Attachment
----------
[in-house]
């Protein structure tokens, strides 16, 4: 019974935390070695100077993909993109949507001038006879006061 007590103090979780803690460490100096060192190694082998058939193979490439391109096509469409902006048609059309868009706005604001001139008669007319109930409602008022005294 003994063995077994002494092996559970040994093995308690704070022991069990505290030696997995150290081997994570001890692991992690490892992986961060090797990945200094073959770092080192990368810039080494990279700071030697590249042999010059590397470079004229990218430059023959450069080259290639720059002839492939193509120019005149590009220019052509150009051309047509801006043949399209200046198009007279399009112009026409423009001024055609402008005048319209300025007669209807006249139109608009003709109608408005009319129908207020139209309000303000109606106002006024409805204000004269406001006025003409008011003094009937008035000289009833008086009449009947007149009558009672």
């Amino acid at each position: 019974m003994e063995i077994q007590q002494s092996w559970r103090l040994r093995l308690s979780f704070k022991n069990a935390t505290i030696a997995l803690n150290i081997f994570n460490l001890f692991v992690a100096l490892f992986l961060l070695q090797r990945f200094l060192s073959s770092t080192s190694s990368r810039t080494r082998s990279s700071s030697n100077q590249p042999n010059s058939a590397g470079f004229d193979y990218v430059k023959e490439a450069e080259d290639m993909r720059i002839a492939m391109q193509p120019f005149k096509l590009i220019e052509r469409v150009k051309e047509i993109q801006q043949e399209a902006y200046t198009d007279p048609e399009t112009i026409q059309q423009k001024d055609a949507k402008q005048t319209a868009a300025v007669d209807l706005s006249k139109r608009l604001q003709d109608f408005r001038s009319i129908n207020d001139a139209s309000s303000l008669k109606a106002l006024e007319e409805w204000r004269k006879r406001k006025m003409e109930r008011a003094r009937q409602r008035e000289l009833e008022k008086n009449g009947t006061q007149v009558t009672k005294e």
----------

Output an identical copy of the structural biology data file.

[in-house]
């Protein structure tokens, strides 16, 4: 019974935390070695100077993909993109949507001038006879006061 007590103090979780803690460490100096060192190694082998058939193979490439391109096509469409902006048609059309868009706005604001001139008669007319109930409602008022005294 003994063995077994002494092996559970040994093995308690704070022991069990505290030696997995150290081997994570001890692991992690490892992986961060090797990945200094073959770092080192990368810039080494990279700071030697590249042999010059590397470079004229990218430059023959450069080259290639720059002839492939193509120019005149590009220019052509150009051309047509801006043949399209200046198009007279399009112009026409423009001024055609402008005048319209300025007669209807006249139109608009003709109608408005009319129908207020139209309000303000109606106002006024409805204000004269406001006025003409008011003094009937008035000289009833008086009449009947007149009558009672």
């Amino acid at each position: 019974m003994e063995i077994q007590q002494s092996w559970r103090l040994r093995l308690s979780f704070k022991n069990a935390t505290i030696a997995l803690n150290i081997f994570n460490l001890f692991v992690a100096l490892f992986l961060l070695q090797r990945f200094l060192s073959s770092t080192s190694s990368r810039t080494r082998s990279s700071s030697n100077q590249p042999n010059s058939a590397g470079f004229d193979y990218v430059k023959e490439a450069e080259d290639m993909r720059i002839a492939m391109q193509p120019f005149k096509l590009i220019e052509r469409v150009k051309e047509i993109q801006q043949e399209a902006y200046t198009d007279p048609e399009t112009i026409q059309q423009k001024d055609a949507k402008q005048t319209a868009a300025v007669d209807l706005s006249k139109r608009l604001q003709d109608f408005r001038s009319i129908n207020d001139a139209s309000s303000l008669k109606a106002l006024e007319e409805w204000r004269k006879r406001k006025m003409e109930r008011a003094r009937q409602r008035e000289l009833e008022k008086n009449g009947t006061q007149v009558t009672k005294e």